(also called antistrophe) forms the counterpart to anaphora, because the repetition of the same word or words comes at the end of successive phrases, clauses, or sentences
  25. epithet
    is an adjective or adjective phrase appropriately qualifying a subject (noun) by naming a key or important characteristic of the subject, as in "laughing happiness," "sneering contempt," "untroubled sleep," "peaceful dawn," and "lifegiving water." Sometimes a metaphorical epithet will be good to use, as in "lazy road," "tired landscape," "smirking billboards," "anxious apple." Aptness and brilliant effectiveness are the key considerations in choosing epithets. Be fresh, seek striking images, pay attention to connotative value.
  26. epizeuxis
    repetition of one word (for emphasis)
  27. eponym
    substitutes for a particular attribute the name of a famous person recognized for that attribute. By their nature eponyms often border on the cliche, but many times they can be useful without seeming too obviously trite. Finding new or infrequently used ones is best, though hard, because the name-and-attribute relationship needs to be well established. Consider the effectiveness of these
  28. exemplum
    citing an example; using an illustrative story, either true or fictitious
  29. A Sentential Adverb
    is a single word or short phrase, usually interrupting normal syntax, used to lend emphasis to the words immediately proximate to the adverb. (We emphasize the words on each side of a pause or interruption in order to maintain continuity of the thought.)
  30. hyperbaton
    includes several rhetorical devices involving departure from normal word order. One device, a form of inversion, might be called delayed epithet, since the adjective follows the noun. If you want to amplify the adjective, the inversion is very useful
  31. hyperbole
    the counterpart of understatement, deliberately exaggerates conditions for emphasis or effect. In formal writing the hyperbole must be clearly intended as an exaggeration, and should be carefully restricted. That is, do not exaggerate everything, but treat hyperbole like an exclamation point, to be used only once a year. Then it will be quite effective as a table-thumping attention getter, introductory to your essay or some section thereof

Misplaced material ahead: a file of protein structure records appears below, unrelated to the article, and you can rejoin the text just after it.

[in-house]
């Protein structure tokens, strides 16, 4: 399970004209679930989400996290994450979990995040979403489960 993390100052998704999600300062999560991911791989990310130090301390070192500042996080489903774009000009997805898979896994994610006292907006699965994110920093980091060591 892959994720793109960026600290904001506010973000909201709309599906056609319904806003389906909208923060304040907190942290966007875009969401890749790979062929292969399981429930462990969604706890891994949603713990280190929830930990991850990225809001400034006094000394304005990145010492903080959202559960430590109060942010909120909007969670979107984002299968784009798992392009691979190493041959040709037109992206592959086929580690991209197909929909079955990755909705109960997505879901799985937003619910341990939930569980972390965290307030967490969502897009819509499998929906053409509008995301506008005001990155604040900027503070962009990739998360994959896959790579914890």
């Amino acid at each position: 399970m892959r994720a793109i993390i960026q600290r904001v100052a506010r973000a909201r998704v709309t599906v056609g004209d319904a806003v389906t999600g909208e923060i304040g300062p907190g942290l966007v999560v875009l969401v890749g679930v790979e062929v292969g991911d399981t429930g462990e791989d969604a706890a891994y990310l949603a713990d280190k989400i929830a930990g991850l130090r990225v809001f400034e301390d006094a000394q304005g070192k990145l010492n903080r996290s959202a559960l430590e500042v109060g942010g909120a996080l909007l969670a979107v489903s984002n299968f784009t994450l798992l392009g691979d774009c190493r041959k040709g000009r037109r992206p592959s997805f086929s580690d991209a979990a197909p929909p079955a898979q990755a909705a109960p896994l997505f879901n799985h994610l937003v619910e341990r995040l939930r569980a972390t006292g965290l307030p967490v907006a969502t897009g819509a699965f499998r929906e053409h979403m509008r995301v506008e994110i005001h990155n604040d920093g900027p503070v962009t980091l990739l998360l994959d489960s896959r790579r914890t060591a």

32. hypophora
    consists of raising one or more questions and then proceeding to answer them, usually at some length. A common usage is to ask the question at the beginning of a paragraph and then use that paragraph to answer it
  33. hypotaxis
    using subordination to show the relationship between clauses or phrases (and hence the opposite of parataxis)
  34. litotes
    a particular form of understatement, is generated by denying the opposite or contrary of the word which otherwise would be used. Depending on the tone and context of the usage, litotes either retains the effect of understatement, or becomes an intensifying expression. Compare the difference between these statements
  35. metabasis
    consists of a brief statement of what has been said and what will follow. It might be called a linking, running, or transitional summary, whose function is to keep the discussion ordered and clear in its progress
  36. metanoia
    qualifies a statement by recalling it (or part of it) and expressing it in a better, milder, or stronger way. A negative is often used to do the recalling
  37. metonymy
    is another form of metaphor, very similar to synecdoche (and, in fact, some rhetoricians do not distinguish between the two), in which the thing chosen for the metaphorical image is closely associated with (but not an actual part of) the subject with which it is to be compared
  38. oxymoron
    is a paradox reduced to two words, usually in an adjective-noun ("eloquent silence") or adverb-adjective ("inertly strong") relationship, and is used for effect, complexity, emphasis, or wit
  39. parallelism
    is recurrent syntactical similarity. Several parts of a sentence or several sentences are expressed similarly to show that the ideas in the parts or sentences are equal in importance. Parallelism also adds balance and rhythm and, most importantly, clarity to the sentence
  40. parataxis
    writing successive independent clauses, with coordinating conjunctions, or no conjunctions
  41. parenthesis
    a final form of hyperbaton, consists of a word, phrase, or whole sentence inserted as an aside in the middle of another sentence
  42. pleonasm
    using more words than required to express an idea; being redundant. Normally a vice, it is done on purpose on rare occasions for emphasis
  43. polysyndeton